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This eBook from the Gutenberg Project consists of approximately 245 pages of information about The Window-Gazer.

For that gay scamp, her father, Desire had no tear.  And no condemnation.  Her mother had loved him.  Her gentleness had seen no flaw.  Lightly he had taken a woman to protect through life—­to neglect, as lightly, the little matter of living.  Desire let his picture slip unhindered from her mind.

There was relief, though, in the knowledge that she owed no duty there—­or here.  The instinct which had always balked at kinship with the strange old man who had held her youth in bondage had not been the abnormal thing she once had feared it was.  She had fought through—­but it was good to know that she had fought with Nature, not against her.  At least she could start upon her new life clean and free. . . .

A pity, though, that life should lie like ashes on her lips!

CHAPTER XXXIX

Nevertheless, and despite the taste of ashes, one must live and take one’s morning bath. desire thought, not without pleasure, of the pool beneath the tree.  Wrapped in her blue kimona, her leaf-brown hair braided tightly into a thick pigtail and both hands occupied with towels and soap, she pushed back the tent flap and stepped out into the green and gold of morning.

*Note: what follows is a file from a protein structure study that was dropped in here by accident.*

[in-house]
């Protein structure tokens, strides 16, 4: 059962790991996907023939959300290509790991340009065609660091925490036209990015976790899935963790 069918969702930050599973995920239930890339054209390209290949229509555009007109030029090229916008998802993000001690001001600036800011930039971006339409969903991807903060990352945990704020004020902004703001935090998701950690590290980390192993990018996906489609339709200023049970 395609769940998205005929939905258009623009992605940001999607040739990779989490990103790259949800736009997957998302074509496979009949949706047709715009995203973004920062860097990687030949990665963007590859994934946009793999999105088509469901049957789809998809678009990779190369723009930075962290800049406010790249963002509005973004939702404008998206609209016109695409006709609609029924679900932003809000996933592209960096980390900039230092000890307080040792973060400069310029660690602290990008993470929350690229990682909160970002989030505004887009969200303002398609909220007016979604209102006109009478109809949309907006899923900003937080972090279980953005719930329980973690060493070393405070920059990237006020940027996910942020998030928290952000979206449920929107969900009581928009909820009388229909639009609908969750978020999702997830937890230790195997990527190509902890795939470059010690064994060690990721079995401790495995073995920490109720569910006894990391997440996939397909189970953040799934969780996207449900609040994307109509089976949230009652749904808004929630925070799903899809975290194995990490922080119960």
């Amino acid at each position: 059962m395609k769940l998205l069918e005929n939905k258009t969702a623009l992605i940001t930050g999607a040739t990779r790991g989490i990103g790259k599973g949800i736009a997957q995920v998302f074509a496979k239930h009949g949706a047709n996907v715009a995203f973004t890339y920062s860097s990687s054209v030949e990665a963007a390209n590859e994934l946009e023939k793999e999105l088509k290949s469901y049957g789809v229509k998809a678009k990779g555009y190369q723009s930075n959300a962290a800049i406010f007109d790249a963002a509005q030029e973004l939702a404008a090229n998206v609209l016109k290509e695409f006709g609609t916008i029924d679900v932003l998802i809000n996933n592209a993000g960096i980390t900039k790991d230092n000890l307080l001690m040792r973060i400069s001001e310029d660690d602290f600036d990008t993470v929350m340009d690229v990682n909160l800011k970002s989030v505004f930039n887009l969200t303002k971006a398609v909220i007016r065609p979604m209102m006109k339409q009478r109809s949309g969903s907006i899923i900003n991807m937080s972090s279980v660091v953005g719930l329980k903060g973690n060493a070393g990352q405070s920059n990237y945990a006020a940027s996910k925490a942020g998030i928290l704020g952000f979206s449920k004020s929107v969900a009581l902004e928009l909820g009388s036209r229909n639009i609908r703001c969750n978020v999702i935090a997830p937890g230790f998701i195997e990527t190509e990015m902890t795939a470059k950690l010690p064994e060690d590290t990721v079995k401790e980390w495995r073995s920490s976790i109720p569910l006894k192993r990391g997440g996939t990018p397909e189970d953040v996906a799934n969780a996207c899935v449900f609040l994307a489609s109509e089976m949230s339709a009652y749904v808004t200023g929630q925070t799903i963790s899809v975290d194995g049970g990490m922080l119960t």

The first thing she saw was Benis sitting on a fallen log and waiting.  He had been waiting a long time.  In the flashing second before he saw her, Desire had time to draw one long breath of wonder.  After that, there was no time for anything.  The professor’s patience suddenly gave out.

He had intended to begin with an explanation.  But it is a poor lover who can’t find a better beginning than that . . .  And what could Desire do, with towels in one hand and soap in the other?

When he released her at last, blushing and glowing, it was to find the most urgent need for explanation past.

“Idiots, weren’t we?” asked Benis happily.

Desire agreed.  But her eyes questioned.

“There isn’t any Mary, you see,” he told her hastily.  “Never was; never could be. (Let me take your soap?) Mary was a figment—­mortal mind, you know.  Your fault entirely.”

“But—­”

“Yes, I know.  But I did it to please you.  I am a truthful person, really. (Let me take your towels?) And I thought you had more sense--Oh, Desire, darling!”

“But—­”

“Oh, I was a fool, too.  I admit it.  I thought you were fretting about John.  Fancy your fretting about dear old Bones!  I thought—­oh well, it seems silly enough now.  But the day I found you crying over his photo-graph—­”

“Her photograph,” interposed Desire shakily.

“Eh?”

“It was Mary’s photograph.  I found it on your desk.”

“It was John’s, when I saw it.”

“Yes—­but you didn’t see it soon enough.”

“Oh—­you young deceiver!  But once you went to John’s office and came away smiling.”

“Why not?  I went to find Mary.  And I didn’t find her.  When the real Mary came—­”

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